Many years ago, it was proposed to make a certain southern hemisphere island a prison colony for the wayward souls of gin-soaked London. It was an idea not without its complications. Ships would lug the new population over the waters of several oceans, before spilling out those grimy contents on the shores of the strange land. They would share the colony not only with horrible rambunctious birds and creatures with pockets in their bellies, but mobs of natives, who had inhabited the place for not a few years, had adapted a culture completely at-odds with those idealised by the Empire, and were not really satisfied about giving the land up to the visitors.
In short, everyone loathed the new arrangement, save for a few observant folks in London alleyways. But what to do but make a go of it? In the crucible of conflict of every variety, something unique was forged. Half-castes, bushrangers, drunks, piners, explorers, whores, loners, poets and painters, fisherfolk, gardeners, apiarists, brewers and distillers all popped up like mushrooms in black soil. Eclectic and idiosyncratic governments ruled. Much was lost, too much. An eerie peace settled like a gel on the island, limned with absence, heavy with the echoes of 40,000 years of human history. All of it created a new culture, a new topos with new ideas and legends and slang words and ways of falling in love.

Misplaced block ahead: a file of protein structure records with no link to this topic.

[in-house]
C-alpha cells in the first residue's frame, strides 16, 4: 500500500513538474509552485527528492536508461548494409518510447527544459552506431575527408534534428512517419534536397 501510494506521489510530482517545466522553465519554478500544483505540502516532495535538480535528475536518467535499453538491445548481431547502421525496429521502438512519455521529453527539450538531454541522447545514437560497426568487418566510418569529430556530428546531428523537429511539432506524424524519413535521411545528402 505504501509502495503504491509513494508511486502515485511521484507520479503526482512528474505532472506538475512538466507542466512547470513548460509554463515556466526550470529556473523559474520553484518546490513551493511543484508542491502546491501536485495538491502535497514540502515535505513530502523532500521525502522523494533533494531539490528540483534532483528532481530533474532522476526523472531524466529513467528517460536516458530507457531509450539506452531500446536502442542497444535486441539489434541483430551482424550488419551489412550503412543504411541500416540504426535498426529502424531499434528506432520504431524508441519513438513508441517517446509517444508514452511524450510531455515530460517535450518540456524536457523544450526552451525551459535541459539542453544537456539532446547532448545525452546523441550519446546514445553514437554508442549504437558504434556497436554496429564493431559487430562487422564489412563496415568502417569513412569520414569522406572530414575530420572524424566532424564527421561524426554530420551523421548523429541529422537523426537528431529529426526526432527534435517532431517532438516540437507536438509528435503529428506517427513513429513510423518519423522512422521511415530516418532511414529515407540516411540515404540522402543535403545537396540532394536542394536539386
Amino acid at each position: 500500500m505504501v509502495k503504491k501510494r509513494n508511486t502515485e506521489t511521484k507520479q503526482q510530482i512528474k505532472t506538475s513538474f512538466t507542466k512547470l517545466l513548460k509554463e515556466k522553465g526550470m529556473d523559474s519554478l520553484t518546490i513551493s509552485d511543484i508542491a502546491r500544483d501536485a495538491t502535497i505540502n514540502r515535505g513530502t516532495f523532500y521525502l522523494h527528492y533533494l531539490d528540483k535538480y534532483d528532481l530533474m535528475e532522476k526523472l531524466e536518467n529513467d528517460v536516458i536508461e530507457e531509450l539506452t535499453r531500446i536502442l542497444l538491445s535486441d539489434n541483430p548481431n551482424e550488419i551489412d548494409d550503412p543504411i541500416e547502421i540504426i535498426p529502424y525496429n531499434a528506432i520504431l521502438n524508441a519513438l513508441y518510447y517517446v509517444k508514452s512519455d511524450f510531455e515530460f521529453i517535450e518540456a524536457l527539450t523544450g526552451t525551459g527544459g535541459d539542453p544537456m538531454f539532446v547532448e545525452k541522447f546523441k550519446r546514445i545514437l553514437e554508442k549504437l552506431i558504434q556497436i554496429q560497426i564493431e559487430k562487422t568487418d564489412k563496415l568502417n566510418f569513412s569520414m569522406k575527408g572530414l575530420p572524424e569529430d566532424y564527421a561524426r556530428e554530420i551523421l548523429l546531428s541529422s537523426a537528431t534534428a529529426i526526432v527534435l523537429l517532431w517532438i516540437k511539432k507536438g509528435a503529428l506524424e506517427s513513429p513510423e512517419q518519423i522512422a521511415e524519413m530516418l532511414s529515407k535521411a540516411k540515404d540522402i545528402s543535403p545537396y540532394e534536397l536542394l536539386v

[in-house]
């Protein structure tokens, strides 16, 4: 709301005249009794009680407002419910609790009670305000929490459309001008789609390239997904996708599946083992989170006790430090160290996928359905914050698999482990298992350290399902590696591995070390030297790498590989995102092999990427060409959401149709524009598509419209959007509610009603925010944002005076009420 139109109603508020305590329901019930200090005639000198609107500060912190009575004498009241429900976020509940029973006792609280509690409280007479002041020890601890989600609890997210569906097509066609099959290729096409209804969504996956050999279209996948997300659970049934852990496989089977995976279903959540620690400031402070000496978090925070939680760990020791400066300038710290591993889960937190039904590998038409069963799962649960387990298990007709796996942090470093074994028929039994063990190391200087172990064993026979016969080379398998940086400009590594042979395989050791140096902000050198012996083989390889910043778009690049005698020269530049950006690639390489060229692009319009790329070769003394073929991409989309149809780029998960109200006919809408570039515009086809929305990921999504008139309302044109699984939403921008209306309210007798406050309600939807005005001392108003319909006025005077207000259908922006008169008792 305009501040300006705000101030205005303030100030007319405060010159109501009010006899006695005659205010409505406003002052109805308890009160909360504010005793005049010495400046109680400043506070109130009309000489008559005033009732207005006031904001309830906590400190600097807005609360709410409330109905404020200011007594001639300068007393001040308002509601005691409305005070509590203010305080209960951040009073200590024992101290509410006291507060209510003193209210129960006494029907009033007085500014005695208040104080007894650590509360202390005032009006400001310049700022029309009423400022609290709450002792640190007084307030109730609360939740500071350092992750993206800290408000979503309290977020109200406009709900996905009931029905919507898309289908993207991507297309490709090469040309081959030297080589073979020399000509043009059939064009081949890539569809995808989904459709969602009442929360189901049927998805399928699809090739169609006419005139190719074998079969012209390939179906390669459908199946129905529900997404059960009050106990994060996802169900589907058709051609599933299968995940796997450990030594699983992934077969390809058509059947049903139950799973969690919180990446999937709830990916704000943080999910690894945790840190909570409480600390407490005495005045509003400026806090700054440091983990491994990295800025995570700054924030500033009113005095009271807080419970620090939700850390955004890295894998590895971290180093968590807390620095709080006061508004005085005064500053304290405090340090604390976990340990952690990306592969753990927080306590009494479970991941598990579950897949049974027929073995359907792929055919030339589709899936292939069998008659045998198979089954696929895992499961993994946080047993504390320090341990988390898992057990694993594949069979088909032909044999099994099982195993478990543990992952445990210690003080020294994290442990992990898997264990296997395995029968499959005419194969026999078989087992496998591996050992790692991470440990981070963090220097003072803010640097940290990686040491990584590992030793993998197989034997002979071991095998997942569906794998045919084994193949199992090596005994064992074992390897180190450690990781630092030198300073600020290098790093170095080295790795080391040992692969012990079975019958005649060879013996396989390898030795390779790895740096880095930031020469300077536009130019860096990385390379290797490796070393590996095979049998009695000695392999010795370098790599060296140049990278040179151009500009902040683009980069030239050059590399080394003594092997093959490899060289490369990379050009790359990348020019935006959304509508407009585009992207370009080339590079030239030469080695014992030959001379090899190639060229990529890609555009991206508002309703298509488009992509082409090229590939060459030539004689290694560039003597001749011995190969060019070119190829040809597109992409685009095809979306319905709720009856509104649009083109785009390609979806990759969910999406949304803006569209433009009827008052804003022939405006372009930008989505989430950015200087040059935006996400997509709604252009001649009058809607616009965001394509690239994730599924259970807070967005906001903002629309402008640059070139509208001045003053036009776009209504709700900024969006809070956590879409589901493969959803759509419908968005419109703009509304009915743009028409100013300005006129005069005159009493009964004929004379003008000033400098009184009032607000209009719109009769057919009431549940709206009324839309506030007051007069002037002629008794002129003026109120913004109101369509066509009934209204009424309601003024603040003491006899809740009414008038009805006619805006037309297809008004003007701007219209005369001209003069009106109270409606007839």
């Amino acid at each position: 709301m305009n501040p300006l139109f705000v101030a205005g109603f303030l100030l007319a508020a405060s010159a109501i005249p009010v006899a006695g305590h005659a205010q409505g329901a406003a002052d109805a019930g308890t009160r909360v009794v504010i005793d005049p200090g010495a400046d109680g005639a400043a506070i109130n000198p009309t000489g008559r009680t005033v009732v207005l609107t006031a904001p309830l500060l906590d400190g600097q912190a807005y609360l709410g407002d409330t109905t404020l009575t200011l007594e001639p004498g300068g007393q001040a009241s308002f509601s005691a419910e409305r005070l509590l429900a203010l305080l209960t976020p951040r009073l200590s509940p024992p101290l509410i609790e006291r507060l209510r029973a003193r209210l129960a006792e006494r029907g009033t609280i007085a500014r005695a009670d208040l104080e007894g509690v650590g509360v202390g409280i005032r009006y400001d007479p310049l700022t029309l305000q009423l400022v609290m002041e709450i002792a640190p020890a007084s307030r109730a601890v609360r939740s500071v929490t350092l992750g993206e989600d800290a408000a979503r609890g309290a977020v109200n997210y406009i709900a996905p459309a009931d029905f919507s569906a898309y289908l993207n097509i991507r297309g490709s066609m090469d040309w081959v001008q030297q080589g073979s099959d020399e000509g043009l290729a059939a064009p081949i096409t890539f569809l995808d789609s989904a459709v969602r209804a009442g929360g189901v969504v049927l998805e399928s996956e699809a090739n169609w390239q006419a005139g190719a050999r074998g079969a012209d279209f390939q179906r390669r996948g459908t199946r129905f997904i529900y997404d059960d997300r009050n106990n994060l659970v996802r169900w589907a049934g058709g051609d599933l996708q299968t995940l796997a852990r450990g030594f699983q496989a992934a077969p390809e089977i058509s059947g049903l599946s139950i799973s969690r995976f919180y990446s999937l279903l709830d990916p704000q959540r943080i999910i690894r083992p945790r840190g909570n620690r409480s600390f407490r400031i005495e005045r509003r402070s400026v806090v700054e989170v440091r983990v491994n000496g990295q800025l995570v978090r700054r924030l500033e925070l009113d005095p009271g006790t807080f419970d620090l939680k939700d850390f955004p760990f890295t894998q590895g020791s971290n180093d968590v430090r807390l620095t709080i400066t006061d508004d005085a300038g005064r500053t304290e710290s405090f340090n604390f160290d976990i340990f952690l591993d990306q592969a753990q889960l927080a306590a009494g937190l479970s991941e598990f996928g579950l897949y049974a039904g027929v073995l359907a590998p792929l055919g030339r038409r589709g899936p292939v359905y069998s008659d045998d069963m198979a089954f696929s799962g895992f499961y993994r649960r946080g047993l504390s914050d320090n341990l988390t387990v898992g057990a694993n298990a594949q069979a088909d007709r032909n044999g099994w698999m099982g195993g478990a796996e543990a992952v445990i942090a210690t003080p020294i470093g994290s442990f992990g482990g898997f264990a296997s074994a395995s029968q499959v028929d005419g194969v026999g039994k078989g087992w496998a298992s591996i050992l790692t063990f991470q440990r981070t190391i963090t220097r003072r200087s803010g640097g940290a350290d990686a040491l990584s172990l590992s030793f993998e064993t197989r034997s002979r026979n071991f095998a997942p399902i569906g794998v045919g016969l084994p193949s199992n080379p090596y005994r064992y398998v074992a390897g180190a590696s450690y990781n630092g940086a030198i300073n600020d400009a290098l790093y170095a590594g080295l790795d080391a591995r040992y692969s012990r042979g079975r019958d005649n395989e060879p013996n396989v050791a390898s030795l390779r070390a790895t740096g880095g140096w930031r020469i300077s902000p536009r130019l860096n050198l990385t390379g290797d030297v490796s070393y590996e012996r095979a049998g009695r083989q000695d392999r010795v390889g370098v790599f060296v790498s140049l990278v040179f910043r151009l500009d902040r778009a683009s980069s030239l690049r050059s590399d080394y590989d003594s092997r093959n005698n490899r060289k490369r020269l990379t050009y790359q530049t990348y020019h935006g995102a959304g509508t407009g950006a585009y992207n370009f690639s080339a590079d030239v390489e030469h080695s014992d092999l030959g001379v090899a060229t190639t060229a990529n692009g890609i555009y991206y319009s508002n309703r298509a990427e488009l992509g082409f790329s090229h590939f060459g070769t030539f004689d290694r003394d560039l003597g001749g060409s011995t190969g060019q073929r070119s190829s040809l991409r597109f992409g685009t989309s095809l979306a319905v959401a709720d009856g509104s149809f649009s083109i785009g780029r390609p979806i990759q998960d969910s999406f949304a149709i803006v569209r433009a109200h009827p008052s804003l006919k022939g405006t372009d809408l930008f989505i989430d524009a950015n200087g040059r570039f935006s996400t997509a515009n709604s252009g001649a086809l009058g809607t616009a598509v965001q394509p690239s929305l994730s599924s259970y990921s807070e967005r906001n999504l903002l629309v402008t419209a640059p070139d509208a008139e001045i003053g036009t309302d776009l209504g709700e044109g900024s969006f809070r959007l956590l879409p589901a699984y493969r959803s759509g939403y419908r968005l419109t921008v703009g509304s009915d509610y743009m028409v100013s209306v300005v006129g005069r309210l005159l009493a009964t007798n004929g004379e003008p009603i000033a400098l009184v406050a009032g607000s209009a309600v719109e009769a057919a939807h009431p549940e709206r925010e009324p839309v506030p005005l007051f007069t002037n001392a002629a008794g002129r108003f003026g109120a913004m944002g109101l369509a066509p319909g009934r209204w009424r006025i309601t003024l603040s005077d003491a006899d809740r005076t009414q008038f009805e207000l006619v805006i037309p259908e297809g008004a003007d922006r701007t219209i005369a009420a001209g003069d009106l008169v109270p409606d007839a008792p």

I suppose that all happened a while ago, and these days it's easy to imagine it was always this way. But it wasn't. There was once a time when people arrived in Tasmania and didn't like the food, the songs, the romantic options, the scrubby trees, the ominous mountains, or the bloody fucking birds.
There are dangerous waters on every side of the south-dwelling island I am writing about, and for most of the people who came here those many years ago, it was a treacherous journey to something about which they had few nice things to say. What they hated, I couldn't love more. And when I think about certain mornings when I have crossed those waters to return home, and seen the coast rise like the crest of a green-and-tan wave, I am pleased to come to what for me is home.
When my ancestors saw it, their hearts sunk. Mine couldn't be more buoyant.
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